District Court Finds No Coverage for Claim Not Timely Reported

December 6, 2011

The United States District Court for the Middle District of Louisiana has held that no coverage exists under a claims made and reported lawyers professional liability policy because a claim first made during the policy period was not reported to the insurer until after expiration of the policy. First American Title Ins. Co. v. Titan Title LLC, 2011 WL 5854683 (M.D. La. Nov. 21, 2011). 

The insurer issued a lawyers professional liability policy to the insureds, a law firm and title insurance broker, covering the policy period of August 2008 through August 2009.  The policy required that any claim be “both first made against the insured and reported in writing to the [insurer] during the policy period.”  In July 2009, a lawsuit was filed against the insureds alleging errors and omissions in the insureds’ handling of several property transactions.  In January 2010, the underlying plaintiff amended its complaint against the insureds and added the insurer as a defendant.  In the amended complaint, the underlying plaintiff alleged that the insurer was liable for any damages based on the terms of the policy.  The insurer filed a motion for summary judgment asserting that no coverage existed because the lawsuit was first reported to the insurer in January 2010 when the amended complaint was filed.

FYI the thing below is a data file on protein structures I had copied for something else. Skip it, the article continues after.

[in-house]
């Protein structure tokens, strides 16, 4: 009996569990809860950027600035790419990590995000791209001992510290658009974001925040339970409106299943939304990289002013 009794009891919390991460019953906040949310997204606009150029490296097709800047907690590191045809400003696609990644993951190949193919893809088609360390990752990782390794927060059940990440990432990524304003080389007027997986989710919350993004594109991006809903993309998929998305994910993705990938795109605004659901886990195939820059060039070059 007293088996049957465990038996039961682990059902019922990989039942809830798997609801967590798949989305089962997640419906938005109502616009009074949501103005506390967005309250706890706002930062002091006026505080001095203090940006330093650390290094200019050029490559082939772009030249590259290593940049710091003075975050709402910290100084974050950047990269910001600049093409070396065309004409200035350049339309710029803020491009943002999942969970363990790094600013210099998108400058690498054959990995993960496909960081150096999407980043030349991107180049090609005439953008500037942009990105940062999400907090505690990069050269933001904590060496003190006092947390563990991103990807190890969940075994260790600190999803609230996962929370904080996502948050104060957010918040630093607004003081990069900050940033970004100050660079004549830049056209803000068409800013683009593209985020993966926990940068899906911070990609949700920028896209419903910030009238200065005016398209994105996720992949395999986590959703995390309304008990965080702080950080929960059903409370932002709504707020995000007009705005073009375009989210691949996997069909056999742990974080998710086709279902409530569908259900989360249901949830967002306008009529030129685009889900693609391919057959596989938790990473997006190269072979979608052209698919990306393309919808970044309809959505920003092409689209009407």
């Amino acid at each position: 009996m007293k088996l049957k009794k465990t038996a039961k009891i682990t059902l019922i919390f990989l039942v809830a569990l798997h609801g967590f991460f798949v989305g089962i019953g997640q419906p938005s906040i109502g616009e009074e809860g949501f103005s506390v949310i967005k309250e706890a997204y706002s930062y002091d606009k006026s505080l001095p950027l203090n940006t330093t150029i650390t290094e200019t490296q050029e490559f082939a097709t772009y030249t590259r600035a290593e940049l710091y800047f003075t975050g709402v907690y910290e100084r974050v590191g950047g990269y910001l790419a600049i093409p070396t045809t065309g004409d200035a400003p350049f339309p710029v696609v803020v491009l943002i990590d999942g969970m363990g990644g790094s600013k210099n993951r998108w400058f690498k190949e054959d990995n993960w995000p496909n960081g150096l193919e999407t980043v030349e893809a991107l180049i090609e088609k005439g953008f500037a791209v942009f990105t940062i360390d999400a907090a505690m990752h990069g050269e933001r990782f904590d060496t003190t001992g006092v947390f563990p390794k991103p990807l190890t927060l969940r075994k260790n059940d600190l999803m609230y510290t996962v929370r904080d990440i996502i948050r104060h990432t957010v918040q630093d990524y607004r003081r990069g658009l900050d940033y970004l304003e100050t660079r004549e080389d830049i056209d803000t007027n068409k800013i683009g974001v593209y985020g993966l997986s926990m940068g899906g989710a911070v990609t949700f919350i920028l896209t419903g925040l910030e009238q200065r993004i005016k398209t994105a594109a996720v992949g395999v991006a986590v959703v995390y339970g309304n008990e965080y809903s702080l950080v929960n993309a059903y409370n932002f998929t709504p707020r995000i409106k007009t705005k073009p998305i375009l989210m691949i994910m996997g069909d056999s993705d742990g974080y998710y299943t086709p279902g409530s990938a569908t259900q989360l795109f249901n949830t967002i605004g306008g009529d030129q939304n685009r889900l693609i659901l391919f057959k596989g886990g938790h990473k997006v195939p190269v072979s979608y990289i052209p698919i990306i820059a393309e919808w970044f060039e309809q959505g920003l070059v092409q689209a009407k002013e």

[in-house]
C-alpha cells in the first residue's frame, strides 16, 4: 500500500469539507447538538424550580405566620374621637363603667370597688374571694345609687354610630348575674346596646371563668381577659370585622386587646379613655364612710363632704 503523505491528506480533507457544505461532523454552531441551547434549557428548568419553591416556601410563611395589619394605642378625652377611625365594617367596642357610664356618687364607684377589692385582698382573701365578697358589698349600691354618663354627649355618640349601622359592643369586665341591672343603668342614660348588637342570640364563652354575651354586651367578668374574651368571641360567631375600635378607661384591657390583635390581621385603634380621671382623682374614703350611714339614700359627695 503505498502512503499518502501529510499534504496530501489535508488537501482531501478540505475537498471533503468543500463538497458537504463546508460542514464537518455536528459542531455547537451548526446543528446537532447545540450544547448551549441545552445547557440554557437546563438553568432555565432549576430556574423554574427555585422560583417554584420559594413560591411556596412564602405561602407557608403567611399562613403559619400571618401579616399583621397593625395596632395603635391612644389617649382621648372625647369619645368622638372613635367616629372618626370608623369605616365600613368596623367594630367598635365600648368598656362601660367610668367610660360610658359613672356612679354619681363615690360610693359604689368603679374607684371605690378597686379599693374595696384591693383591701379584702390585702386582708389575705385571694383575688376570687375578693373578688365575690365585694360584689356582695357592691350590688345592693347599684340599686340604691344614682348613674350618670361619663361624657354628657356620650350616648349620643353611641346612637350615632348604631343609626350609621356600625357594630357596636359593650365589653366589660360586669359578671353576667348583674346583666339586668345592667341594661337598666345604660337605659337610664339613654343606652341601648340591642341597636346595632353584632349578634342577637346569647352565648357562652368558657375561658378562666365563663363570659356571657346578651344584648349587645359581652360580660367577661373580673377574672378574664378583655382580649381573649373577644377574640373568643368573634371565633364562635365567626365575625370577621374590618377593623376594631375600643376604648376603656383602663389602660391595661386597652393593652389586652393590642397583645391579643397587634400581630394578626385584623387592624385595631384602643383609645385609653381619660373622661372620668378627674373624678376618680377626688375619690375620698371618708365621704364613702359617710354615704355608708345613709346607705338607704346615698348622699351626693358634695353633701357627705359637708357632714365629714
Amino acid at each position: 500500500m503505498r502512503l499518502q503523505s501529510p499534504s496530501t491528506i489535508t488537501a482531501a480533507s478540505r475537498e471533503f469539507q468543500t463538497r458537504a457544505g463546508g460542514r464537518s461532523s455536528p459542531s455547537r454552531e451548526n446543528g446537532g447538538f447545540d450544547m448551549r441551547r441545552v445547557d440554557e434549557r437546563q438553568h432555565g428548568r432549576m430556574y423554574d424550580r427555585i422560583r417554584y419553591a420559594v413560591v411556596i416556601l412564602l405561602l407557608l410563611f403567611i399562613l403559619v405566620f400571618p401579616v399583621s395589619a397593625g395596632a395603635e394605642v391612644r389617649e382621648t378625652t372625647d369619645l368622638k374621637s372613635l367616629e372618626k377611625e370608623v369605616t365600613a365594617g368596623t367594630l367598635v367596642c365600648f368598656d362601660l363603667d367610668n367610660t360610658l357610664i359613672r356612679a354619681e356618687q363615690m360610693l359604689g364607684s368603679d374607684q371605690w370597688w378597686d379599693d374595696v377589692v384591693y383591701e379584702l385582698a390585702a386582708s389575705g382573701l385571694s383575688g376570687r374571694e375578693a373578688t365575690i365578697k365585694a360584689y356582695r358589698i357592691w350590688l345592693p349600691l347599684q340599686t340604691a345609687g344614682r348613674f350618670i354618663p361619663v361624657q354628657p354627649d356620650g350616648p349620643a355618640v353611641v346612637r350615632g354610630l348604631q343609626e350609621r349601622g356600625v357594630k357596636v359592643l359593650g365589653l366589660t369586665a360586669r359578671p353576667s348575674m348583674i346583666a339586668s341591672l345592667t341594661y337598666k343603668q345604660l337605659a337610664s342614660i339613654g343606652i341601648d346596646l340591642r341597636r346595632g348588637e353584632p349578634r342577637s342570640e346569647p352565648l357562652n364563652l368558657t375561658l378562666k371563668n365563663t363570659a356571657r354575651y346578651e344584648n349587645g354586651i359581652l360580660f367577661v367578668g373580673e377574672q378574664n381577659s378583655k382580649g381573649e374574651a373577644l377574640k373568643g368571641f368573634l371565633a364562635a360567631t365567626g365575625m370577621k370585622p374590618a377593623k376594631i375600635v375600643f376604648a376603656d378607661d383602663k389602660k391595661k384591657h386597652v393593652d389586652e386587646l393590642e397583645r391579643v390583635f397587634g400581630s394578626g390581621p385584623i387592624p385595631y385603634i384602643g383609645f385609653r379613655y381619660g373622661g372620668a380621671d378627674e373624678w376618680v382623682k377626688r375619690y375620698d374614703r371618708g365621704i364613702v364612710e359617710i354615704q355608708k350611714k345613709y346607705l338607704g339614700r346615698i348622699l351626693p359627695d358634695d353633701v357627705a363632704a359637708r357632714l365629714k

The court held that no coverage existed under the policy because the claim was not timely reported to the insurer.  The court noted that the Louisiana Supreme Court previously upheld the application of claims made provisions, finding that such provisions are not impermissible as against public policy. Hood v. Carter, 5 So.3d 819 (La. 2008).  Accordingly, the court rejected the underlying plaintiff’s argument that it was unaware of the policy prior to the expiration of the policy period.  Moreover, the court rejected the underlying plaintiff’s contention that the claims made provision violated Louisiana’s Direct Action Statute.  According to the court, “[t]he Direct Action Statute does not confer coverage to risks which are not bargained for under the terms of the policy.”  Likewise, the court determined that Louisiana precedent does not distinguish between the requirement that a claim be first made during the policy period and reported during the policy period for coverage purposes.

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